Appetite: A desire (longing, craving) for food or drink. Having motivation to consume a food or drink that contains calories.
Americans, as a rule, are in bondage to their persistent appetites for “problem foods”. In fact, the typical American appetite is more foe than friend. Just look around to see the evidence. Americans love to eat! And the food industry capitalizes on this human weakness by offering us sweet and savory delights that are literally devastating to our health.
Why are Americans overweight?
Our bodies are made of cells. Muscle cells make up muscles, brain cells make up our brain, and bone cells make up bones. But for some reason, when it comes to body fat, the cells making up that fat (adipocytes) are rarely discussed or acknowledged. The fact is, without abnormal fat cells, unwanted weight gain cannot occur! Let me explain….
Imagine if something triggered your muscle cells to suddenly enlarge and multiply to the point that your muscles doubled, tripled, and then quadrupled in size! For most people, the added bulk would be a major bother. What if our skin cells started enlarging and multiplying to the point that our skin became baggy and was dragging around on the floor as we walked. How bizarre!
You may not have thought about it, but weight loss has some amazing “side effects”. We all know that medications have side effects, some of them life threatening. And that is true of common prescriptions for common conditions. Since we typically associated “side effects” with prescription medications, let’s consider some common current examples:
For the first time in history, our world has more overweight people than underweight! Diseases of calorie excess, including obesity, diabetes, heart disease, stroke, and many cancers are skyrocketing. As a result, many of us will not live as long as our parents. Simply put, our food is just not working for us! And with any of the above conditions, regaining health can be quite a challenge.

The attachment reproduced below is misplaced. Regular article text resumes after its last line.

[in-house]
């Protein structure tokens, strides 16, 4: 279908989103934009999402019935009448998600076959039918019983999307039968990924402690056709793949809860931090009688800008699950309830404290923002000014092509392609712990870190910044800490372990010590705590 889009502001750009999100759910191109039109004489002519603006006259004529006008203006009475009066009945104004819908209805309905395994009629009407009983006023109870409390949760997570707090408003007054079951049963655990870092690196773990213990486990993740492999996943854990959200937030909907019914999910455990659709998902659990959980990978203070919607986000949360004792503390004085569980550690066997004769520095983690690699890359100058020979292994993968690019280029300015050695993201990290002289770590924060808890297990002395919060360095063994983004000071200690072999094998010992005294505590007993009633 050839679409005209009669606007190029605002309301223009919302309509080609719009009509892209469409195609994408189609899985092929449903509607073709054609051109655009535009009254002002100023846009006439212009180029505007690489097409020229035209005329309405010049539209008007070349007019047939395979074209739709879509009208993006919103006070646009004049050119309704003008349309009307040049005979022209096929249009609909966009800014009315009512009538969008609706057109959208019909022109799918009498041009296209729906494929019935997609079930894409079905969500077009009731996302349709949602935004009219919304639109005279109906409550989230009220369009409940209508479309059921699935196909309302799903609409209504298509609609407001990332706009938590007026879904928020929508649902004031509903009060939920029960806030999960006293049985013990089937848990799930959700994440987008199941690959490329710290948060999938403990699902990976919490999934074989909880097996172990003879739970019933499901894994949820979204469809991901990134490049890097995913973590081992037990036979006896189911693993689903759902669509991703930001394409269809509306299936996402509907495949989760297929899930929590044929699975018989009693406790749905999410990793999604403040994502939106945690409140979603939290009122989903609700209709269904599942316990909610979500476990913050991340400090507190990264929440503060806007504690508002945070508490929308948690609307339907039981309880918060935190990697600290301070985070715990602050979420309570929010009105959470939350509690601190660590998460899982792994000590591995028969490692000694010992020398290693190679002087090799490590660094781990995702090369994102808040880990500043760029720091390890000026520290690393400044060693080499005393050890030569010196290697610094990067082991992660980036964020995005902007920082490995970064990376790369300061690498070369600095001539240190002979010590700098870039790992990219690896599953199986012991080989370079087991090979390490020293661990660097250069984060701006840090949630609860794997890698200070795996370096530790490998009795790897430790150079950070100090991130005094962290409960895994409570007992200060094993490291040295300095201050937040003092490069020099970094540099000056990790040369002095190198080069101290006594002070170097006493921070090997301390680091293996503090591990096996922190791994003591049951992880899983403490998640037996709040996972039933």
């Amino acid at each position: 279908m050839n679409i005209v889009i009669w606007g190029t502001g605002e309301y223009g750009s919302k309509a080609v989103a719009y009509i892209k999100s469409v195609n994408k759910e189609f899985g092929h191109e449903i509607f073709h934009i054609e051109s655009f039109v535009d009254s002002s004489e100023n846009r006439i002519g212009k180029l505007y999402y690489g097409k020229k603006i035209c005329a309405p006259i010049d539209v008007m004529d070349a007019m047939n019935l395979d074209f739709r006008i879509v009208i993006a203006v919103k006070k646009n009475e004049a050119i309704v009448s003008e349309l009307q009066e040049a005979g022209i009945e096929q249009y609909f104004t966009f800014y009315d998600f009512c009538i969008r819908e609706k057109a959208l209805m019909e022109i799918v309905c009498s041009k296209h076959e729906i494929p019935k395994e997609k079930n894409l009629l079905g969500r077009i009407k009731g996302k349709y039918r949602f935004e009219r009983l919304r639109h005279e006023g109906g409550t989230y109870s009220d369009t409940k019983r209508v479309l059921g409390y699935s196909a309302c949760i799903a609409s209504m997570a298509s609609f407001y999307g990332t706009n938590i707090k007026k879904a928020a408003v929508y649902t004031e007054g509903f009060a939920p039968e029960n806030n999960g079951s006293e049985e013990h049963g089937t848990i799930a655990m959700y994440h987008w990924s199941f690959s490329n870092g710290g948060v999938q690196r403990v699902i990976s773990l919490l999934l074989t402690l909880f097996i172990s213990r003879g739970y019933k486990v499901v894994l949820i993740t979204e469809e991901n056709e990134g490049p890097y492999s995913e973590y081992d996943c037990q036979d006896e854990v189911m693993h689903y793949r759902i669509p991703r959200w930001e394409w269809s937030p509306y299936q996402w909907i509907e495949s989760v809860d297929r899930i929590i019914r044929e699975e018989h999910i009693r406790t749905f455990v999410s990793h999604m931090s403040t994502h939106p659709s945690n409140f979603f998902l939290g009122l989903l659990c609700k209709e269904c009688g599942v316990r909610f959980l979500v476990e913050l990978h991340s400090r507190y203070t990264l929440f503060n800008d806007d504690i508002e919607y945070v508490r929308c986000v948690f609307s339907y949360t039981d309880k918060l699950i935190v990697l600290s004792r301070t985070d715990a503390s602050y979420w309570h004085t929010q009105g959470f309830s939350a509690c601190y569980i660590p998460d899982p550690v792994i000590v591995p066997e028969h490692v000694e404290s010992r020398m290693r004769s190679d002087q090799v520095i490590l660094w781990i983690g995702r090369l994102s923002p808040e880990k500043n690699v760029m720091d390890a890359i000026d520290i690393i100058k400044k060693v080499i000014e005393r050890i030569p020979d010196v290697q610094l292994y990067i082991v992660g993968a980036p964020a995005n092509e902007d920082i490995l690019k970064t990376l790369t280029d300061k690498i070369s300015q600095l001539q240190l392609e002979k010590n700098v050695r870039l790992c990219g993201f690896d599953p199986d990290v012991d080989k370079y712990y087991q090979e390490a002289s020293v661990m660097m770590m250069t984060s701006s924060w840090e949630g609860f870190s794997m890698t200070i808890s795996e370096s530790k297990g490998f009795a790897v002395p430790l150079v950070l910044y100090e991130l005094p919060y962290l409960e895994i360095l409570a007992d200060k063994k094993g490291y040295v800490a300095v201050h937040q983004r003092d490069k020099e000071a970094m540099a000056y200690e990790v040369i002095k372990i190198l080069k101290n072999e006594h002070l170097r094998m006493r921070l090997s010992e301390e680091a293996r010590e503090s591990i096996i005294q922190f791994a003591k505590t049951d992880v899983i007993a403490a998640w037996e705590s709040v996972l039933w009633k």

Don’t Blame Your Lack of Willpower for Your Troubles at the Scale
by Emily Farris, Kansas City Enhance Health & Wellness Magazine, Jan-Feb 2011
Download the article as a printable PDF or view the article layout online.
“If only I wouldn’t have had that first French fry…”
“If only I didn’t like pasta so much…”
“If only I could resist the chocolate croissant at the coffee shop every day…”
If any of those statements sound familiar, you’ve probably blamed your willpower, or lack thereof, for excess weight at some point in your life. But Dr. Rick Tague, M.P.H. and founder of the Center for Nutrition and Preventative Medicine in Leawood and Topeka, Kansas, would tell you to stop being so hard on yourself. In fact, he says willpower has very little, if nothing, to do with weight.
By Dr. Rick Tague
Glycemic Index (GI) is an effective way to measure a carbohydrate-containing food’s effect on blood sugar. Some foods produce a higher blood sugar level than others. Low glycemic index foods generally have less of an impact on blood sugar levels because their carbohydrates break down more slowly, releasing glucose more gradually into the bloodstream.
By Dr. Rick Tague
A Gallup-Healthways Well-Being Index survey found that 11.3% of adults in America (26 million people) have diabetes as of Oct. 2009, up from just 10.4% in Jan. 2008. The rate of type 2 diabetes mellitus could climb to 15% by 2015 if current trends continue. The report contributes this rise to increases in obesity rates, noting that people who are obese are 3x more likely to receive a diagnosis of diabetes compared to their non-obese counterparts. Kansas ranked among the states with with the lowest increases.